Valuing the Douro

09 December, 2014

Cocktail focus

And cocktails have been a focus for Real Companhia Velha, with Reis pointing to the introduction of a Portuguese version of the Brazilian Caipirinha – the Caipi Royal, made with Royal Oporto white port, lemon and pineapple.

So, consumption trends may be starting to move along, but can the same be said of port’s global spread? Certainly new markets are opening up – particularly those with Portuguese affiliations, such as Angola and Brazil – but Asia, widely expected to embrace port, has proved a tough nut to crack, even for a beautifully almondy aged tawny.

Reis ponders: “Asia is a bit disappointing because, so far, no one has managed to make progress. We made a lot of effort in China. They like red and sweet so with the combination of the two things why don’t they work?”

He’s not alone in scratching his head. George Sandeman thinks Asia has ‘potential’ but adds: “It will require thought. One of the things that’s been said about port in the Asian market is that the prices should be a lot higher. It’s a lot to do with wine’s image. There are millions of people in Asia, of which a percentage know about wine, and a pecentage know very little. A lot of people drink from what the perceived image is.”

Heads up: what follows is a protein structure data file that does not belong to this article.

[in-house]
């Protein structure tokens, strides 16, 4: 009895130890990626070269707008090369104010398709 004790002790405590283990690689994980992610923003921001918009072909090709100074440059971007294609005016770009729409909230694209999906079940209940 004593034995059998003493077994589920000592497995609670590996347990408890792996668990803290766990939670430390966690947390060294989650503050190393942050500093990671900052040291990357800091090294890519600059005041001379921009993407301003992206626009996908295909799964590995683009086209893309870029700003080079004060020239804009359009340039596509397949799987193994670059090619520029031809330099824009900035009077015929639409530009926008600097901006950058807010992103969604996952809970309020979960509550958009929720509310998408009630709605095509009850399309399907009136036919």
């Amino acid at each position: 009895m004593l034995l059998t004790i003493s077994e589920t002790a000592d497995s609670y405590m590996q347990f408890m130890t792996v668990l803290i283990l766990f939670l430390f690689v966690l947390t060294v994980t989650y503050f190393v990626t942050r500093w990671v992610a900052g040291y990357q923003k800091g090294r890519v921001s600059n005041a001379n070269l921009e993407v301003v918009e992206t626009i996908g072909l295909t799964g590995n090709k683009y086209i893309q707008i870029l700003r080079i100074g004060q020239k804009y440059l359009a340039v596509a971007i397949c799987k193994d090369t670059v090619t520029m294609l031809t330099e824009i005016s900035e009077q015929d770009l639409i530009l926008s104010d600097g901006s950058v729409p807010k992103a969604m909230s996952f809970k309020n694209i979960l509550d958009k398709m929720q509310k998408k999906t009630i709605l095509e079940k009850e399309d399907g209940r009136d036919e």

And Sanchez adds his thoughts: “There’s no culture for port in China. They are drinking a lot of red wines and cognac but not port. I think in the next 10 years it can work very well – for example, in 1987 the culture for red wine was not very strong but now it is. We are working on developing the category over there, but we are selling port and education. 

“In China rich people buy vintages because they are rare but the main markets buy red wines from the Douro and entry-level ports. They have no interest in vintage.”

Russia is looking like an emerging market, with Sandeman saying it has been growing by two digits a year and Porto Cruz excited about its prospects.

The company’s Prat says: “We have great expectations in Russia. Cruz was the first brand to invest on this market and to list different qualities of Ports. We are still investing on this market. This year, we launched a big masterclass plan to educate consumers about ports. 

“We strongly believe this category has a promising future but this future depends heavily on the educational programme.”

But it’s the mature markets that need some massaging right now, encouraging them to trade up to the speciality tiers. And, certainly as far as Bridge’s portfolio is concerned, this is already happening. “Aged tawnies are growing around the world, especially in the US. There’s 8.5% MAT growth for 10-year-old and 10.5% for 20-year-old Taylor’s.”

It’s the special ports that are taking the limelight right now – and could well represent the future for a sector that’s finally attracting new consumers.

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